Stretching from Biscayne National Park in the north more than 125 miles to Key West to the southwest, the Florida Keys has more opportunities for boaters than any other place on earth.
Fish, dive or just cruise the islands, seven days a week, 12 months a year!
"Florida Keys Map"
The lower Florida Keys have to be one of the sunniest and warmest places in the United States year round as in the winter the temperature is around 25-30 °C. The weather is almost perfect every day here with passing showers that really don't last all day long.
The Florida Keys are the closest you'll get to the equator while still being in the United States. Come enjoy our tropical paradise whenever the weather is getting you down.
The crowning jewel of the island chain is Key West, the Southernmost City and home of the best sunset in the continental United States. From Key West, it is just a 70-mile crossing to Dry Tortugas National Park, home to Fort Jefferson, and its world-class snorkeling. This port town inspired Jimmy Buffett to sing, so be sure to swing by Margaritaville for a cheeseburger in paradise.
If you are ever going to wonder what do to in Florida Keys, we prepared a small check list for you to complete. First of all, you should visit John Pennekamp Coral Reef State Park and the Florida Keys National Marine Sanctuary that are situated off Key Largo.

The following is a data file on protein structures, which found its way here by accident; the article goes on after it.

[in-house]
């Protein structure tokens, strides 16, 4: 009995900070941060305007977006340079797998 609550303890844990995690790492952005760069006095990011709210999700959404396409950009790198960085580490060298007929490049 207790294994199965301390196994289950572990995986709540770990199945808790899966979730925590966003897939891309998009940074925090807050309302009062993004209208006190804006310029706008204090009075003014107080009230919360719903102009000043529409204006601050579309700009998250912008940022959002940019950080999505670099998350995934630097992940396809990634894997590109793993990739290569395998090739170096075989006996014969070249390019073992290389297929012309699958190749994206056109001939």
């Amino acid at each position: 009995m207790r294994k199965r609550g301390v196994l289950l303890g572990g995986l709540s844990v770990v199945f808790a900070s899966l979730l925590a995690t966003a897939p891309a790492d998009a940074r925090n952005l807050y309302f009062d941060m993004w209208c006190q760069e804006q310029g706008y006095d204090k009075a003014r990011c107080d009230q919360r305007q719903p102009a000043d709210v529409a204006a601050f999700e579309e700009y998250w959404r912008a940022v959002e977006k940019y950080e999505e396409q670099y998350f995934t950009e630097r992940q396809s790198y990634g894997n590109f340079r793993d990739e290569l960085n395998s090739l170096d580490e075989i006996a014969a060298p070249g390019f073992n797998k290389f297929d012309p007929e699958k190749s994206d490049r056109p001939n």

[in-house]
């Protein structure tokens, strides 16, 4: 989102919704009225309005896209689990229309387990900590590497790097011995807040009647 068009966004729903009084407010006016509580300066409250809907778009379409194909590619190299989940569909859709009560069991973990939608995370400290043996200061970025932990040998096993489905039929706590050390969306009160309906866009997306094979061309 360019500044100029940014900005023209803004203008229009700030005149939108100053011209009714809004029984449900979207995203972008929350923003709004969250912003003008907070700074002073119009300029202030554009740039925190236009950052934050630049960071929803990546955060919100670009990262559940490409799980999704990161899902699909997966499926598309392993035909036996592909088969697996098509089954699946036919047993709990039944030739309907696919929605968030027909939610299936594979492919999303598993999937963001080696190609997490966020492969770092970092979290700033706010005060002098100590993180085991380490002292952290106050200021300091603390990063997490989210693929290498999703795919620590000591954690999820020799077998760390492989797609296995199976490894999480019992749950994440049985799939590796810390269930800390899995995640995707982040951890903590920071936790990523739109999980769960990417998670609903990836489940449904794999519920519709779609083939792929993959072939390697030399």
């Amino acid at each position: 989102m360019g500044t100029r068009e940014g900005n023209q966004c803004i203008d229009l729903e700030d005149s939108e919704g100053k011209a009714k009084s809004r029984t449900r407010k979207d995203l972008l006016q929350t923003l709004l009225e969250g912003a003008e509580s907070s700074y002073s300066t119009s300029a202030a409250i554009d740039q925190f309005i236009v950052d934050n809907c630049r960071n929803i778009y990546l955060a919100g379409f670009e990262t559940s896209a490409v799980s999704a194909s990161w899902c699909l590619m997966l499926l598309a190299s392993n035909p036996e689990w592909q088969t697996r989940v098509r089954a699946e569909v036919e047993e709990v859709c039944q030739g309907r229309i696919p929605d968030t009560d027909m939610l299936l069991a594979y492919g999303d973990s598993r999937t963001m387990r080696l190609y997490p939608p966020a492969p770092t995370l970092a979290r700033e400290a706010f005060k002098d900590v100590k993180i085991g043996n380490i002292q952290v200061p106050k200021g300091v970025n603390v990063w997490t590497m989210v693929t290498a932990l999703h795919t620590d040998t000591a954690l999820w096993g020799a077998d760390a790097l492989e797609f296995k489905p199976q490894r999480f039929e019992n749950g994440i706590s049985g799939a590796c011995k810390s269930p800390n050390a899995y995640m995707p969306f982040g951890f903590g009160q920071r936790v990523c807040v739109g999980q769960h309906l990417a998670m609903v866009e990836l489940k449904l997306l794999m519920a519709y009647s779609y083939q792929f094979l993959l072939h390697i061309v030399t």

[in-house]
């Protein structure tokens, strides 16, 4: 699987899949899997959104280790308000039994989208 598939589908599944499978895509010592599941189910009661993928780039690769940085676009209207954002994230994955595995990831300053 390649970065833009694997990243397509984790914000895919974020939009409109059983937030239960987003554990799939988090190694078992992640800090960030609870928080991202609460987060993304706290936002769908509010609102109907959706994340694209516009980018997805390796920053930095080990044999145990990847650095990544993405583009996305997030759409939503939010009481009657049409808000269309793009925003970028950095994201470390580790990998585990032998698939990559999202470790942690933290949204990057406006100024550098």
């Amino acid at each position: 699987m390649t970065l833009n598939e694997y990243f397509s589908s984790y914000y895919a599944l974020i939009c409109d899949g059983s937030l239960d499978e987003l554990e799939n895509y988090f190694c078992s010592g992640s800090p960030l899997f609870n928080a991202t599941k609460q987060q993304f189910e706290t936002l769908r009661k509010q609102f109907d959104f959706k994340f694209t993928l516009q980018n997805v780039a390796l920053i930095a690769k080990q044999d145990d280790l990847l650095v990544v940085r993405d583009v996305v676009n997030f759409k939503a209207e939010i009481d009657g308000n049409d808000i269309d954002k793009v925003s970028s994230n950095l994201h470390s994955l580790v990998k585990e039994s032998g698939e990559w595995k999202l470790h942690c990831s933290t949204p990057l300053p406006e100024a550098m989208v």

You will be able to discover the rich underwater life and swim through a number of wrecks that attract a lot of snorkelers and scuba divers. Moreover, there are various picnic and swimming areas organised for families and their kids. A variety of tours are available, including glass bottom boat tours for a close up look at the world beneath the ocean surface, discover the habitats and marine life.
70 miles away from Key West lies Dry Tortugas National Park - an archipelago of seven beach ringed islands which are also home to Fort Jefferson, a massive fortification that takes up one island in its entirety. Make sure to organise the tour to visit this historic place. Fort Jefferson was built to protect one of the most strategic deepwater anchorages in North America. By fortifying this spacious harbor, the United States maintained an important “advance post” for ships patrolling the Gulf of Mexico and the Straits of Florida.
"Ancient and Stylish"
Enjoy a beautiful Key West sunset aboard a luxurious yacht. Relax on deck and sip some cool champagne as you gaze out toward the Key West skyline, spotting historic landmarks framed by the subtropical twilight.